Addressing a press conference ahead of the National Women’s Parliament in Amaravati, Andhra Pradesh Speaker Kodela Shiva Prasad answered a question on women’s safety using a peculiar analogy.
Shiva Prasad said, “Let’s say you buy a vehicle. When it is parked in the garage at home, accidents can be avoided, right? When it is taken to a bazaar or taken on the road, accidents are likely to happen. When the car is speeding it is more likely for accidents to take place. At a speed of 50 km/hr accidents are less likely, at a speed of 100 km/hr accidents are more likely.”
The headlights in my brain began flashing when I heard this (I’m a woman, after all). What exactly was the Speaker trying to say?
Firstly, why is he comparing women to inanimate objects? To be fair, Shiva Prasad is not the first person to do this and he will not be the last.
We’ve had similar analogies in the past. If you keep your gold jewellery outside the house, don’t complain if it gets stolen. If you keep sweets on the road, street dogs will eat them (this piece of wisdom comes from ML Pandey, the defence lawyer in the ‘Nirbhaya’ case).
Women are human beings with all the human rights that are bestowed upon men. Comparing an act of sexual violation to stealing or accidents not only dehumanizes victims, it also conveniently places the blame on them. It excuses men from the responsibility of the crime, making it a 50-50 blame game where the woman shares the guilt equally. Or sometimes, entirely.
I’m unsure how to interpret the Speaker’s reference to a speeding car. Was the car being “adventurous” (to quote Sheila Dixit), and therefore ended up in an accident? If the car had been more “controlled” (take away the noodles, take away the cell phones – I can hear the Khap ordering), would the “accident” of a man assaulting a woman not have taken place? Did his arms, legs and genitals detach themselves from his brain and stumble over the woman?
But the Speaker had more to say.
He went on to add, “Similarly, in older times, when women were housewives they were safe from all kind of atrocities, except discrimination. Today, they are studying, working, and also are doing business. They are exposed to the society. When they are exposed to the society they are more prone to eve teasing, harassment, atrocities, rape and kidnap. Is it not? If they do not leave home, it doesn’t happen.”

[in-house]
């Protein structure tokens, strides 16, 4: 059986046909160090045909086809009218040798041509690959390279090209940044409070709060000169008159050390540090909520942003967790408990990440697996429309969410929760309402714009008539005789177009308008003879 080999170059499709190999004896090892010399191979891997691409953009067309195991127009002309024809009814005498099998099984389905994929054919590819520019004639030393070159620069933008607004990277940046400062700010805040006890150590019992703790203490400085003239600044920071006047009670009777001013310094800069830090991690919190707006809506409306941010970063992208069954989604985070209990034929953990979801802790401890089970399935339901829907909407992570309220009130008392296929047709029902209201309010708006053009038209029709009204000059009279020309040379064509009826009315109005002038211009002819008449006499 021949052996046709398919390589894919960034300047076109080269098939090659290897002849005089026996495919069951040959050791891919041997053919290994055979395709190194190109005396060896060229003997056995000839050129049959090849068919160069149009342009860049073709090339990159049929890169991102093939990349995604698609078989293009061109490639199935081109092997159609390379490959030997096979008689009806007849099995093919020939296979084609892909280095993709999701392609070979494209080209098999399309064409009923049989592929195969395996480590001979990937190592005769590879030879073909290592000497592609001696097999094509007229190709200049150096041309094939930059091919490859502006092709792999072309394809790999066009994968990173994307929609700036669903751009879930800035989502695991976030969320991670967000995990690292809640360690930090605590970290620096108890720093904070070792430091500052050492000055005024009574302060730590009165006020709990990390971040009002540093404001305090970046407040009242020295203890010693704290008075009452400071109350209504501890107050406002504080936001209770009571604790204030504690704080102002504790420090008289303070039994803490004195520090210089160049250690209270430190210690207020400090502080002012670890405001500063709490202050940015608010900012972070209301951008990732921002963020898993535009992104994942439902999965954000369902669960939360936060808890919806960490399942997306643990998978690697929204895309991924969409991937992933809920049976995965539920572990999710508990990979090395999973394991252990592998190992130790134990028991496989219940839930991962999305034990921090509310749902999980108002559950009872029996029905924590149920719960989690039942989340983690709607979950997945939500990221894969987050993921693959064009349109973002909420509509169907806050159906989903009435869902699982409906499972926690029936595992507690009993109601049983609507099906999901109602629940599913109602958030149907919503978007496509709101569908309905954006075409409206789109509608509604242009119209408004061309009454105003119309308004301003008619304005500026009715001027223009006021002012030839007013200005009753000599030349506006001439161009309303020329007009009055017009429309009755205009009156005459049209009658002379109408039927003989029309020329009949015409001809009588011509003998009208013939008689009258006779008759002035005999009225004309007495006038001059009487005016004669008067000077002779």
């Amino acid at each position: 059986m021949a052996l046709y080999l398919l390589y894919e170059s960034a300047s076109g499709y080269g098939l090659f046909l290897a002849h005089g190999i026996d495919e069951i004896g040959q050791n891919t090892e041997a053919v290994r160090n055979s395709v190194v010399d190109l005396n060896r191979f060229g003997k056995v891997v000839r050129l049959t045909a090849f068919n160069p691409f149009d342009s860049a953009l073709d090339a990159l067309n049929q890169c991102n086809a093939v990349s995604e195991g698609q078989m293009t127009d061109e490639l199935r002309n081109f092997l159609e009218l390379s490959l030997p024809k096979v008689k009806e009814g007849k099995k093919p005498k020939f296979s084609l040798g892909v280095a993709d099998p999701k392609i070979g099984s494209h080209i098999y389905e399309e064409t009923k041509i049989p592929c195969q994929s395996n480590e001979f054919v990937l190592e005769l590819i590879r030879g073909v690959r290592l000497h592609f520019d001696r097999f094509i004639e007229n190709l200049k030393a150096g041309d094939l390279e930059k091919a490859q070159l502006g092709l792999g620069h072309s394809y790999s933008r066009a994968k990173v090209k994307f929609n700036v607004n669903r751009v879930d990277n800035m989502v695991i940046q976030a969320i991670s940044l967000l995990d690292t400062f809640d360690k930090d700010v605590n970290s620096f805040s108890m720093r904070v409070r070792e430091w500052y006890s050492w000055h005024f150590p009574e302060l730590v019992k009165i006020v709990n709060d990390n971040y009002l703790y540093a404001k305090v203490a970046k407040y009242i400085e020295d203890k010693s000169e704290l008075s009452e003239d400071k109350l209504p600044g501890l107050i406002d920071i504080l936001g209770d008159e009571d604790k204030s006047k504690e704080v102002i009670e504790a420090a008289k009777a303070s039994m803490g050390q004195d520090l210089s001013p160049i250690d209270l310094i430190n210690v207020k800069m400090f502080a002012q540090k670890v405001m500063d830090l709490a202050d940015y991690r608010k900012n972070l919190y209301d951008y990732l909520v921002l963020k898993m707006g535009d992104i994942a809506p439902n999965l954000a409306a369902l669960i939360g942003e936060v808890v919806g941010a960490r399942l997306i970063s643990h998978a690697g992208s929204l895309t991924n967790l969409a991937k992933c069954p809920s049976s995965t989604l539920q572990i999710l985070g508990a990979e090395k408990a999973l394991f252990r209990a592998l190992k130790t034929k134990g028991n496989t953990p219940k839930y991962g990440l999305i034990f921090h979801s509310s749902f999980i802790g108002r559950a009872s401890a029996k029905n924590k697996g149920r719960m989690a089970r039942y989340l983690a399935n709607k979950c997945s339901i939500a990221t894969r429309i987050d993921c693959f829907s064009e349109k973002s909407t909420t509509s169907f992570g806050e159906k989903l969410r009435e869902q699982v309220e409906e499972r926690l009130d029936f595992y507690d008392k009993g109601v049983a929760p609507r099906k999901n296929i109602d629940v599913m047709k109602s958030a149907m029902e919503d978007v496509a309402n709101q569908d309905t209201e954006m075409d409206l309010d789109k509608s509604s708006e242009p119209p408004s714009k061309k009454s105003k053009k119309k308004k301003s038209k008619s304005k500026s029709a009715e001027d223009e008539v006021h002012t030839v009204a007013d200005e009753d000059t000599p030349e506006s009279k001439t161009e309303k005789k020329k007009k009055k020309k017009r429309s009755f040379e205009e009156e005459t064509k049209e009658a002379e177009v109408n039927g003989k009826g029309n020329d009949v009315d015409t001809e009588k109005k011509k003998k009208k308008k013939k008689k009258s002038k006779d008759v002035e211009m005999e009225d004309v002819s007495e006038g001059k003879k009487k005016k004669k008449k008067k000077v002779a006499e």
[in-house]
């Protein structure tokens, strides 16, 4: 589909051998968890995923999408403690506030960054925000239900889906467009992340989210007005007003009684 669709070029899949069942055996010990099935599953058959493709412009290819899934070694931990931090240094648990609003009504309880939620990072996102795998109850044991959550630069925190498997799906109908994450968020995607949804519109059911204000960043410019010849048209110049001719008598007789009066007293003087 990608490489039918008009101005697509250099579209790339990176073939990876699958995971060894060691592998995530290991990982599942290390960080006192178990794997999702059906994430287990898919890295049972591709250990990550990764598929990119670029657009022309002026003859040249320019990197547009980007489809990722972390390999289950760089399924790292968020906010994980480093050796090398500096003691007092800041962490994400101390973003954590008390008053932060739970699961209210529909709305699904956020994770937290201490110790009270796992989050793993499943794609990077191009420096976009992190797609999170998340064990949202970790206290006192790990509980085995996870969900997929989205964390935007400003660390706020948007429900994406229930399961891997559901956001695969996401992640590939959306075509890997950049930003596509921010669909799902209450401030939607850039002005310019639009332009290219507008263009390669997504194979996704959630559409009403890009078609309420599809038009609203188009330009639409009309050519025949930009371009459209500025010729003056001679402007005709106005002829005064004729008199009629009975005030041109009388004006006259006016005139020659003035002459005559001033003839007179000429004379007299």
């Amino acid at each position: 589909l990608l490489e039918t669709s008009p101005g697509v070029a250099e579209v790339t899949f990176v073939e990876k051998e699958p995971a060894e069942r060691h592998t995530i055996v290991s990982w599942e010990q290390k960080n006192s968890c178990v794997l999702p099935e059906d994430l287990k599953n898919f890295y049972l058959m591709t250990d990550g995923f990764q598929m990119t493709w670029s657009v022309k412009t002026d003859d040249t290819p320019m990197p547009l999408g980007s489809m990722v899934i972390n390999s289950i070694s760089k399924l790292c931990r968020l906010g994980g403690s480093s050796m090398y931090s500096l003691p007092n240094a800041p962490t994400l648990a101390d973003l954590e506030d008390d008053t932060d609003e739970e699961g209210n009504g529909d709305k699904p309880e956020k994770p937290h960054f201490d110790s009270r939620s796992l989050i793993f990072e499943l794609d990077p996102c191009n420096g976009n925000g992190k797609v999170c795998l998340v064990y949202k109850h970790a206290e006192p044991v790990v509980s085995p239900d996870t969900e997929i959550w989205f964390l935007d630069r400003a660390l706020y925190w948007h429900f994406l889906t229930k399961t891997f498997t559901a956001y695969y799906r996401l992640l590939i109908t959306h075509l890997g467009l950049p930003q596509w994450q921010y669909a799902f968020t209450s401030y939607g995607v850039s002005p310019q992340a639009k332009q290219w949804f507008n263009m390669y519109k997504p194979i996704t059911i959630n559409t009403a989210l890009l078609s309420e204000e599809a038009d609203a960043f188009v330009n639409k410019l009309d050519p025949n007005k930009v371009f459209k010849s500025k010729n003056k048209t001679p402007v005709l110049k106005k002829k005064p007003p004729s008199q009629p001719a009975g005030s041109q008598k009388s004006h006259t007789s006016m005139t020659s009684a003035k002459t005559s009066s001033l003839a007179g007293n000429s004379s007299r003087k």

Let’s apply the brakes. This is just a blatant untruth.
Statistics have consistently shown that in an overwhelming percentage of cases – over 90 per cent – the perpetrator is known to the victim and is likely to be a family member, relative, or neighbour.
According to this 2014 Scroll report which quotes a study conducted by Aashish Gupta of RICE Institute, 1 in 10 Indian woman suffers sexual assault in the hands of her husband. The numbers come from statistics published by UN Women with further data from National Family Health Surveys and NCRB.
Of course, marital rape is legal in India (yay, family first). But please Mr Speaker, acknowledge that the “car” gets battered even when parked at home. Just that as a society, we’re incapable of seeing it.
The Speaker wasn’t done:
“They should be educated and they should work. Not only kung fu, they should also be taught self defence, to build bravery. We should give them confidence. It is not about height, weight or size of the woman. That should be inbuilt. We should give them confidence. If given confidence, the solution can be found for the problems and then all this will be useful. This is what I would like to convey.”
He also said, “I do not mean that they need to be kept at home so that they are safe. They should be educated, should be made to work and they should be given courage, but their protection should also be taken care of,”
Just one question. Who is the “we” here? Men? Society?
Let’s get this into our heads: women are born free. They do not need anyone’s benevolence doled out in controlled measures. They do not need protection.
They need the laws of the land to be implemented. They need higher conviction rates. They need speedier arrests. They need sexual assault to be recognised as the perpetrator’s fault entirely. They don’t need Lakshman rekhas around them, telling them just how far they can go. They need you to stop this toxic victim blaming.
How confident and brave must a woman be to step out of the house every single day when she’s dehumanized by the people around her constantly? How much self defence must she learn in between the cooking, cleaning, child-care that “we” insist are her duties?
Unless women are treated on an equal footing with men, unless we stop these ridiculous comparisons to vehicles, jewellery, sweets and whatever else, unless we desist from objectifying women (see, it’s not only item numbers that do it) nothing is going to change.
To put in perspective for you, Mr Speaker, the Ambassador car has come and gone but sexual violence against women shows no sign of ending.